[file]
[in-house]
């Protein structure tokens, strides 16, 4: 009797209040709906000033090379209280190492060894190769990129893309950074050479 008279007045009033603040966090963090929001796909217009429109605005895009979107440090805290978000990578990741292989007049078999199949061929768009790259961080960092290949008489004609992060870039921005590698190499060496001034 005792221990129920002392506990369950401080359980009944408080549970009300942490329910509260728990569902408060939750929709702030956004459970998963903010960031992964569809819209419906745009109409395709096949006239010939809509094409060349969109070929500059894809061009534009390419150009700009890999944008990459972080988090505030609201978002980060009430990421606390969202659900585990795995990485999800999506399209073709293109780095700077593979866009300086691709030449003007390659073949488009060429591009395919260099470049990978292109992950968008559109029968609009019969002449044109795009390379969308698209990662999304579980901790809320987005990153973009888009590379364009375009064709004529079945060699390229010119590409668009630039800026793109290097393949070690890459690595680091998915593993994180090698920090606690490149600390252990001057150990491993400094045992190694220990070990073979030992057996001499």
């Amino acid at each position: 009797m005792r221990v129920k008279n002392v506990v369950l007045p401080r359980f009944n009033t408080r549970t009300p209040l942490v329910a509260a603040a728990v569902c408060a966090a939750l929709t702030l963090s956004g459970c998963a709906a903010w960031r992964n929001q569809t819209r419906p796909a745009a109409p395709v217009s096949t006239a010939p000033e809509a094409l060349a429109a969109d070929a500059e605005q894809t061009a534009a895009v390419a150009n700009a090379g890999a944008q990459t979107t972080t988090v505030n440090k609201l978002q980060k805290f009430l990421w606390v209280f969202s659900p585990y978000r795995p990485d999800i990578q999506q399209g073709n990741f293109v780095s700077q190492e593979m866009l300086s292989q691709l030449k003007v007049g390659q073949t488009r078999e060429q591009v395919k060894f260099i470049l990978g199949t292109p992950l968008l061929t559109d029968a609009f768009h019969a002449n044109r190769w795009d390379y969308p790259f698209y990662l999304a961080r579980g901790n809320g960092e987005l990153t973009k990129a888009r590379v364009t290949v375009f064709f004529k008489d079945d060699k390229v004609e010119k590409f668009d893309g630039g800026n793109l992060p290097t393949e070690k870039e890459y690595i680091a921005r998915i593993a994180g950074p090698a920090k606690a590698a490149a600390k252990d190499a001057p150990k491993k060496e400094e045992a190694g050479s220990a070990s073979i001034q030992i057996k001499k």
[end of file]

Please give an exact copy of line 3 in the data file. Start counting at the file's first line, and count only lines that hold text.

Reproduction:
């Amino acid at each position: 009797m005792r221990v129920k008279n002392v506990v369950l007045p401080r359980f009944n009033t408080r549970t009300p209040l942490v329910a509260a603040a728990v569902c408060a966090a939750l929709t702030l963090s956004g459970c998963a709906a903010w960031r992964n929001q569809t819209r419906p796909a745009a109409p395709v217009s096949t006239a010939p000033e809509a094409l060349a429109a969109d070929a500059e605005q894809t061009a534009a895009v390419a150009n700009a090379g890999a944008q990459t979107t972080t988090v505030n440090k609201l978002q980060k805290f009430l990421w606390v209280f969202s659900p585990y978000r795995p990485d999800i990578q999506q399209g073709n990741f293109v780095s700077q190492e593979m866009l300086s292989q691709l030449k003007v007049g390659q073949t488009r078999e060429q591009v395919k060894f260099i470049l990978g199949t292109p992950l968008l061929t559109d029968a609009f768009h019969a002449n044109r190769w795009d390379y969308p790259f698209y990662l999304a961080r579980g901790n809320g960092e987005l990153t973009k990129a888009r590379v364009t290949v375009f064709f004529k008489d079945d060699k390229v004609e010119k590409f668009d893309g630039g800026n793109l992060p290097t393949e070690k870039e890459y690595i680091a921005r998915i593993a994180g950074p090698a920090k606690a590698a490149a600390k252990d190499a001057p150990k491993k060496e400094e045992a190694g050479s220990a070990s073979i001034q030992i057996k001499k």